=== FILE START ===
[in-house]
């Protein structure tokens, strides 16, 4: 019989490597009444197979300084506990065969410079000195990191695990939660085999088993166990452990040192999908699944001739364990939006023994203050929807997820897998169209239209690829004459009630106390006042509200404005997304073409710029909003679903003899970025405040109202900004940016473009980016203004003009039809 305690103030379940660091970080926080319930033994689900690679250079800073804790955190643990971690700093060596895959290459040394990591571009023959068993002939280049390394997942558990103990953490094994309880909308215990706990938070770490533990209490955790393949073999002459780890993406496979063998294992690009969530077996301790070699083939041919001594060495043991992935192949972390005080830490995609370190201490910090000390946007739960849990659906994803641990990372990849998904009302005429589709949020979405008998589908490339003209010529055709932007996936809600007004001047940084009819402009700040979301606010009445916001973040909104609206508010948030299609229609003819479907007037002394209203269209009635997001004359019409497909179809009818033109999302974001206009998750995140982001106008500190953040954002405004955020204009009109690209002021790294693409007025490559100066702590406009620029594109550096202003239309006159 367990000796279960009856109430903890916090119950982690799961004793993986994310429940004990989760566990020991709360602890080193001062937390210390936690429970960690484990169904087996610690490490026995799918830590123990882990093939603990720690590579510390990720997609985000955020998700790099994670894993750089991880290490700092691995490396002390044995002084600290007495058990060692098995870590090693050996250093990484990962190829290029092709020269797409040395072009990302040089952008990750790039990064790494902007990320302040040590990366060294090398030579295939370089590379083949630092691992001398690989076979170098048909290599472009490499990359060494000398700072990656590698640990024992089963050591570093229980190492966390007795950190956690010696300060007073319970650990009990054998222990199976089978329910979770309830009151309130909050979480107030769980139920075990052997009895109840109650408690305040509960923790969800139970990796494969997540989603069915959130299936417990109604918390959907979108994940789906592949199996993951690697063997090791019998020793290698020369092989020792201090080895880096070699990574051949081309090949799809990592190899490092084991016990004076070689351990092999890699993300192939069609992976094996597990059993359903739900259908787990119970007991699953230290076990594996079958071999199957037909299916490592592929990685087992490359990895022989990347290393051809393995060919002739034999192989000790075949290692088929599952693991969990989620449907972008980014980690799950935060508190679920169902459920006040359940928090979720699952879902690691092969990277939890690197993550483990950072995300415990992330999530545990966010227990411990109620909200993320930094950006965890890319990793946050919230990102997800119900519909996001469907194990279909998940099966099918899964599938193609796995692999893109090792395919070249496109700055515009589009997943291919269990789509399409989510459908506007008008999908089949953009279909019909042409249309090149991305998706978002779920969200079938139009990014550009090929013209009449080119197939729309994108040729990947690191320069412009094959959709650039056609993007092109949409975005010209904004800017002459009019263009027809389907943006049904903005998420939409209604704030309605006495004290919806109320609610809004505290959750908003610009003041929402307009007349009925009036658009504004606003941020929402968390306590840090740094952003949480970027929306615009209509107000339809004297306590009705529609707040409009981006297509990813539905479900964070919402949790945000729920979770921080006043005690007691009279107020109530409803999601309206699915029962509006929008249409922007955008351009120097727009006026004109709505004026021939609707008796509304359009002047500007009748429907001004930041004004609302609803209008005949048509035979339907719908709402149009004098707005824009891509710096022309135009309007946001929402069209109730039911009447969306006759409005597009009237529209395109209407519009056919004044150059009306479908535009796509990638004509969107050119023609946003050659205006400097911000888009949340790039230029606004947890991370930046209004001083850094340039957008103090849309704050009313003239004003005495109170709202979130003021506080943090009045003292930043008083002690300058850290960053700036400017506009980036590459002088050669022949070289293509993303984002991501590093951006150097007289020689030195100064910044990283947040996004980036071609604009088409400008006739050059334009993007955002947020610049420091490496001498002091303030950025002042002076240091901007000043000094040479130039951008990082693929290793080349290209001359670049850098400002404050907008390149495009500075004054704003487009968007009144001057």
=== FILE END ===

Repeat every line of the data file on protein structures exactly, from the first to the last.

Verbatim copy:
[in-house]
């Protein structure tokens, strides 16, 4: 019989490597009444197979300084506990065969410079000195990191695990939660085999088993166990452990040192999908699944001739364990939006023994203050929807997820897998169209239209690829004459009630106390006042509200404005997304073409710029909003679903003899970025405040109202900004940016473009980016203004003009039809 305690103030379940660091970080926080319930033994689900690679250079800073804790955190643990971690700093060596895959290459040394990591571009023959068993002939280049390394997942558990103990953490094994309880909308215990706990938070770490533990209490955790393949073999002459780890993406496979063998294992690009969530077996301790070699083939041919001594060495043991992935192949972390005080830490995609370190201490910090000390946007739960849990659906994803641990990372990849998904009302005429589709949020979405008998589908490339003209010529055709932007996936809600007004001047940084009819402009700040979301606010009445916001973040909104609206508010948030299609229609003819479907007037002394209203269209009635997001004359019409497909179809009818033109999302974001206009998750995140982001106008500190953040954002405004955020204009009109690209002021790294693409007025490559100066702590406009620029594109550096202003239309006159 367990000796279960009856109430903890916090119950982690799961004793993986994310429940004990989760566990020991709360602890080193001062937390210390936690429970960690484990169904087996610690490490026995799918830590123990882990093939603990720690590579510390990720997609985000955020998700790099994670894993750089991880290490700092691995490396002390044995002084600290007495058990060692098995870590090693050996250093990484990962190829290029092709020269797409040395072009990302040089952008990750790039990064790494902007990320302040040590990366060294090398030579295939370089590379083949630092691992001398690989076979170098048909290599472009490499990359060494000398700072990656590698640990024992089963050591570093229980190492966390007795950190956690010696300060007073319970650990009990054998222990199976089978329910979770309830009151309130909050979480107030769980139920075990052997009895109840109650408690305040509960923790969800139970990796494969997540989603069915959130299936417990109604918390959907979108994940789906592949199996993951690697063997090791019998020793290698020369092989020792201090080895880096070699990574051949081309090949799809990592190899490092084991016990004076070689351990092999890699993300192939069609992976094996597990059993359903739900259908787990119970007991699953230290076990594996079958071999199957037909299916490592592929990685087992490359990895022989990347290393051809393995060919002739034999192989000790075949290692088929599952693991969990989620449907972008980014980690799950935060508190679920169902459920006040359940928090979720699952879902690691092969990277939890690197993550483990950072995300415990992330999530545990966010227990411990109620909200993320930094950006965890890319990793946050919230990102997800119900519909996001469907194990279909998940099966099918899964599938193609796995692999893109090792395919070249496109700055515009589009997943291919269990789509399409989510459908506007008008999908089949953009279909019909042409249309090149991305998706978002779920969200079938139009990014550009090929013209009449080119197939729309994108040729990947690191320069412009094959959709650039056609993007092109949409975005010209904004800017002459009019263009027809389907943006049904903005998420939409209604704030309605006495004290919806109320609610809004505290959750908003610009003041929402307009007349009925009036658009504004606003941020929402968390306590840090740094952003949480970027929306615009209509107000339809004297306590009705529609707040409009981006297509990813539905479900964070919402949790945000729920979770921080006043005690007691009279107020109530409803999601309206699915029962509006929008249409922007955008351009120097727009006026004109709505004026021939609707008796509304359009002047500007009748429907001004930041004004609302609803209008005949048509035979339907719908709402149009004098707005824009891509710096022309135009309007946001929402069209109730039911009447969306006759409005597009009237529209395109209407519009056919004044150059009306479908535009796509990638004509969107050119023609946003050659205006400097911000888009949340790039230029606004947890991370930046209004001083850094340039957008103090849309704050009313003239004003005495109170709202979130003021506080943090009045003292930043008083002690300058850290960053700036400017506009980036590459002088050669022949070289293509993303984002991501590093951006150097007289020689030195100064910044990283947040996004980036071609604009088409400008006739050059334009993007955002947020610049420091490496001498002091303030950025002042002076240091901007000043000094040479130039951008990082693929290793080349290209001359670049850098400002404050907008390149495009500075004054704003487009968007009144001057």